After the India's Telecom regulatory body ruled against the Facebook service, the social media giant is coming back with OpenCellular, a small device which can be deployed for creating wireless networks.
(TNS) -- Facebook’s mission to “connect the world” by offering people free access to some parts of the internet with Free Basics hasn’t worked out—at least in India where it had to pull the plug on its service because of the Telecom Regulatory Authority of India’s (Trai) ruling on net neutrality. But that doesn’t mean the company has stopped trying.
On Wednesday, it announced OpenCellular, an open-sourced platform aimed at improving connectivity in remote areas of the world.
Facebook isn’t doing this out of pure altruism. Most people who use the internet end up using some of Facebook’s services, but as newer platforms such as Snapchat come to the fore and as usage patterns continue to shift, it continuously needs to innovate.
“Facebook is still growing rapidly, but at some point one of the biggest limiting factors on its ability to grow is going to be limits on the number of Internet users. As such, it has strong incentives to get additional people online as a way to keep its funnel of potential users growing. The Free Basics strategy is obviously part of this, but its Internet.org efforts in general and these new connectivity projects are all part of the same picture,” said Jan Dawson, chief analyst, Jackdaw Research, a US-based research firm.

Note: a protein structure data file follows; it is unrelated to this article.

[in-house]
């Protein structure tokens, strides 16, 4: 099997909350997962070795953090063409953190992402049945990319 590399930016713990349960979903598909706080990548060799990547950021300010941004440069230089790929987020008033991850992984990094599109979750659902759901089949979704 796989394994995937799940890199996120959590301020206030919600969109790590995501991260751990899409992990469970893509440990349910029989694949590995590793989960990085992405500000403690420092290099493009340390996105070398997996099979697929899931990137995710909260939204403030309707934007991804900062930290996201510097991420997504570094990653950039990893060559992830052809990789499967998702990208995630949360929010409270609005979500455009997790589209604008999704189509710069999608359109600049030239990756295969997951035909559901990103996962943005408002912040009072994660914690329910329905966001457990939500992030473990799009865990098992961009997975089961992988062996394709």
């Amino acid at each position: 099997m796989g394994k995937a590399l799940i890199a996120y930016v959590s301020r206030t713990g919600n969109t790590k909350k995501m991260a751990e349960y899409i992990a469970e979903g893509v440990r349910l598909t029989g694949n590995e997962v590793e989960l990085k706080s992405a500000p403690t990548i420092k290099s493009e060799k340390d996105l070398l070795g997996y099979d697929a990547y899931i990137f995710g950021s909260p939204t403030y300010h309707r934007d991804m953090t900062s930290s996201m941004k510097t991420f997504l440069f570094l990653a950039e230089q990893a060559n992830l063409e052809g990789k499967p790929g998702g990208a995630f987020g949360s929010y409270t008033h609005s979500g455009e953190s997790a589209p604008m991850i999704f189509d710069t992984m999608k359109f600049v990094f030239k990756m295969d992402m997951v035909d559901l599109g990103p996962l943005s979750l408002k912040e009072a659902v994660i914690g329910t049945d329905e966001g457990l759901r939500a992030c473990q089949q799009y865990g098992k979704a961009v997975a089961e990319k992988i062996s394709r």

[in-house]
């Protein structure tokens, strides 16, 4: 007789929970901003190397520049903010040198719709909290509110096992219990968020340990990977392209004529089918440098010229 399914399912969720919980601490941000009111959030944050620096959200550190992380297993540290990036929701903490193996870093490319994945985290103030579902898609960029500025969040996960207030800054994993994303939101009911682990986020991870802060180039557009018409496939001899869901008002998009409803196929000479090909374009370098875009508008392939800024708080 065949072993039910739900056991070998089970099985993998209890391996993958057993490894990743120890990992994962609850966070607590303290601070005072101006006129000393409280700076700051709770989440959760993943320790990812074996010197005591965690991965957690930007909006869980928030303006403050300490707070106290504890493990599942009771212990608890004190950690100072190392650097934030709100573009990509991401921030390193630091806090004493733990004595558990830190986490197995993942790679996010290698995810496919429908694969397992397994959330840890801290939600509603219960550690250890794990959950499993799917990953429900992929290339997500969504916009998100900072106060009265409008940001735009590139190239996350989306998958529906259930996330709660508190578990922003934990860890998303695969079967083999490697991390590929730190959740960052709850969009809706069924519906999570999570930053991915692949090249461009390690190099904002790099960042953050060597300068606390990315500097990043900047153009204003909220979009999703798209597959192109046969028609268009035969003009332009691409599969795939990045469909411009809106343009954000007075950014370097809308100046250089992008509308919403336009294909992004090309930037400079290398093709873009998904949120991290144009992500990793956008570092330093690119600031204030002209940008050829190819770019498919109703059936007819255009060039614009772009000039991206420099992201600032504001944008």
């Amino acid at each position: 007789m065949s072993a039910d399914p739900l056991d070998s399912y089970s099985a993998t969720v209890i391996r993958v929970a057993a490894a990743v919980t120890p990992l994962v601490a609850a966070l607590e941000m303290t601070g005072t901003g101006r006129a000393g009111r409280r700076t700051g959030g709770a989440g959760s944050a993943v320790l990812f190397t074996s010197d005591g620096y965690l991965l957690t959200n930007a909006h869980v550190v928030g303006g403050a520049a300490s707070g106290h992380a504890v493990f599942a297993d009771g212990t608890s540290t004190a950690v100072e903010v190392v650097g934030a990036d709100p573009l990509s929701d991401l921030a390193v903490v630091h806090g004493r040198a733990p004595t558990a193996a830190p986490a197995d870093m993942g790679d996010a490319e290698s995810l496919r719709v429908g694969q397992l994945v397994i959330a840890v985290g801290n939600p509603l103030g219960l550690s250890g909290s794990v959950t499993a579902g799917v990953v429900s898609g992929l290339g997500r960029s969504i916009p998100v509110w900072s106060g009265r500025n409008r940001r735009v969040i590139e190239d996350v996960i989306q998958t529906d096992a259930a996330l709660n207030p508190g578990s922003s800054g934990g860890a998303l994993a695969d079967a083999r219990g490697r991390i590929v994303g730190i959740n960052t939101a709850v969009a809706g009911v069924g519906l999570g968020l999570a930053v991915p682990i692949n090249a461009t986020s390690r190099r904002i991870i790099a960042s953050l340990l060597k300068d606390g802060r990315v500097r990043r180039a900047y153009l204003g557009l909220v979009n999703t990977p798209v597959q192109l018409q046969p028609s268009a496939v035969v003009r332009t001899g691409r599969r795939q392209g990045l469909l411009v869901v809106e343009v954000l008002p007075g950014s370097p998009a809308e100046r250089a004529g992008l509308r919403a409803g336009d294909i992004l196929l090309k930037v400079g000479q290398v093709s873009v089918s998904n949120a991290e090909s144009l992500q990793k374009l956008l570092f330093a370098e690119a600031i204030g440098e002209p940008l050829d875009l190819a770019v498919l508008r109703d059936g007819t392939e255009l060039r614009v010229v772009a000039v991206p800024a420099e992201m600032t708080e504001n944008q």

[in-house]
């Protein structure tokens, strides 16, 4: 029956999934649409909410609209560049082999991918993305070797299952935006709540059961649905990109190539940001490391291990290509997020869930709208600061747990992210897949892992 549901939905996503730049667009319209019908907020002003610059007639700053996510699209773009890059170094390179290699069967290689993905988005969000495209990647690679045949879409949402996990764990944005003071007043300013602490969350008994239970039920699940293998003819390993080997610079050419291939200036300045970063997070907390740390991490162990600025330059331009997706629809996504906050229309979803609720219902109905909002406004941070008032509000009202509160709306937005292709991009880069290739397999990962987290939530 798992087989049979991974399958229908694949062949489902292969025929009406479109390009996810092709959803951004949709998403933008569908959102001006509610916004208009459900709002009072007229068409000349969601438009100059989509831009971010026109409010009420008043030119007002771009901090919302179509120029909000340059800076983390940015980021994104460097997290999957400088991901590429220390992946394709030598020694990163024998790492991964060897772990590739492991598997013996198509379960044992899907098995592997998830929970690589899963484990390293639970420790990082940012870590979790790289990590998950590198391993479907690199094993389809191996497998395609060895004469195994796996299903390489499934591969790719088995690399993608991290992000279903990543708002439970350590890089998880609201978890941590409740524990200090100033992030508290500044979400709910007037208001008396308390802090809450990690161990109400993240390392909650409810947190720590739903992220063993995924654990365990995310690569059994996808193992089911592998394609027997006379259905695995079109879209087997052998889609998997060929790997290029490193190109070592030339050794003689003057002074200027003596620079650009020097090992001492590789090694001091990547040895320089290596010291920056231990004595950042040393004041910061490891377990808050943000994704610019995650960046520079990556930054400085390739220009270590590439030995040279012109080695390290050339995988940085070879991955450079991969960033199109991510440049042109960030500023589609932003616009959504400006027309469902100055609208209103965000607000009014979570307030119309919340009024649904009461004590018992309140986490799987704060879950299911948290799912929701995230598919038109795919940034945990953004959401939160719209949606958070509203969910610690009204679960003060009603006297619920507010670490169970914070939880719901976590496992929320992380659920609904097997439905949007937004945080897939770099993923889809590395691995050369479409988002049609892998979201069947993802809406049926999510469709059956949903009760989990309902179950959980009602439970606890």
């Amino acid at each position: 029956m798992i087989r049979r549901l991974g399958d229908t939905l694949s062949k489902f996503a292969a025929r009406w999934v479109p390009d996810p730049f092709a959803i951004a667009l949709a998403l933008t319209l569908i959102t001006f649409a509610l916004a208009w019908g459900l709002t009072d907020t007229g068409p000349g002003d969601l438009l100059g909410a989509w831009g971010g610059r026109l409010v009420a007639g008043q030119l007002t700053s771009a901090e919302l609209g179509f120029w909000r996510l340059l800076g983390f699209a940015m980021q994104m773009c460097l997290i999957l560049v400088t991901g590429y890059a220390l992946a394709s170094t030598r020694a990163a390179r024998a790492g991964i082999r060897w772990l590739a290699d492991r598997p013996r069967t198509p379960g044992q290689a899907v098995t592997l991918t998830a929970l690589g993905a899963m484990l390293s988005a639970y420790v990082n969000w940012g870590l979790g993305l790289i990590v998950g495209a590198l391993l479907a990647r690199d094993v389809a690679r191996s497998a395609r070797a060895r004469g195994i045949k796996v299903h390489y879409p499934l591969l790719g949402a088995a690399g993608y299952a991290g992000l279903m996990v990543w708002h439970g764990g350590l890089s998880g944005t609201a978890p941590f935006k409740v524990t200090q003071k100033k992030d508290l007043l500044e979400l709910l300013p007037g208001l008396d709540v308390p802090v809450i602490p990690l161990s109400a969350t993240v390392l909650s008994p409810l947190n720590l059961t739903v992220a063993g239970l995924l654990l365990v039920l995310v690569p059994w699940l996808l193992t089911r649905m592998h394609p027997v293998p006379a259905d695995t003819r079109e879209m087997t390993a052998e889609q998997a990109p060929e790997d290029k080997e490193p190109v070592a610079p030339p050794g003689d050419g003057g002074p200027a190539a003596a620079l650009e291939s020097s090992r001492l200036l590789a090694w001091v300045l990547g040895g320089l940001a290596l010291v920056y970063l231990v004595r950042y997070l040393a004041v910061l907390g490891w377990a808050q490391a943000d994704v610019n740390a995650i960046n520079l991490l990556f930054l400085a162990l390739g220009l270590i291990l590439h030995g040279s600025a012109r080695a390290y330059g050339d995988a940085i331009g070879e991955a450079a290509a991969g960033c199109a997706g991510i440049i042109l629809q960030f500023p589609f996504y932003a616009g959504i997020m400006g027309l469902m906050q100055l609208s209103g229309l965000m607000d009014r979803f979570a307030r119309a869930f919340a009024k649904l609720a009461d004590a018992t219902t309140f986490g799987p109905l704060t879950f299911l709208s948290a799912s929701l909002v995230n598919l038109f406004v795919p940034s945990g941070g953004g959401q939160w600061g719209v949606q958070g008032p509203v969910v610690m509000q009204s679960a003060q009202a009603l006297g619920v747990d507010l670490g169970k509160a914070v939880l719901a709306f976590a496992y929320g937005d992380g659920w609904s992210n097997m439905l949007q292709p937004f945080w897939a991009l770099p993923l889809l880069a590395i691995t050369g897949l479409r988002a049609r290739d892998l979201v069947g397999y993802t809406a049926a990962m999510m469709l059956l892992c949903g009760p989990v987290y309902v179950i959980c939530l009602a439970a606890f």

OpenCellular comes in the form of a small device which can be deployed for creating wireless networks as well as an access point for 2G networks or even high-speed LTE networks.
Facebook will contribute OpenCellular designs to the Telecom Infra Project (TIP), a project it announced at the Mobile World Congress in February, in which it is working with companies like Nokia, Intel and Telefonica on equipping under-served and un-served areas with wireless connectivity.
Facebook also has a technology dubbed ARIES, which is a set of wireless antennas that can transmit internet services to devices that are kilometres away, as well as drones that can do the same. Google too launched a similar initiative with Project Loon which will deliver Internet to rural regions via balloons.
Earlier, in 2011, Facebook spearheaded a project called the Open Compute Project, with which it works with major companies across the world, including Intel, Google, Apple, Microsoft, Ericsson, Cisco and Juniper Networks, to modernise data centre computing and networking hardware.
As installing traditional cellular infrastructure can be quite expensive, widespread growth in rural areas is difficult, spurring Facebook to design in such a way that the infrastructure costs are lowered.
“In many cellular network deployments, the cost of the civil and supporting infrastructure (land, tower, security, power, and backhaul) is often much greater than the cost of the cellular access point itself. By open-sourcing the hardware and software designs for this technology, we expect costs to decrease for operators and to make it accessible to new participants,” wrote Kashif Ali, an engineer at Facebook in an official blog post announcing the initiative.
These are still very early days for OpenCellular—the company is still testing in its labs. However, along with the other initiatives it has been launching it’s clear that Facebook thinks it needs to shake up the telecom and networking hardware world for a really connected world.
“I’d expect Facebook to continue to experiment with different ways of driving growth in Internet penetration until it finds something that works, especially in a major market like India, which has to be enormously important for Facebook given its sheer size,” said Dawson.
An e-mail sent to Facebook for comment wasn’t answered till the time of filing the report.
©2016 the Mint (New Delhi) Distributed by Tribune Content Agency, LLC.
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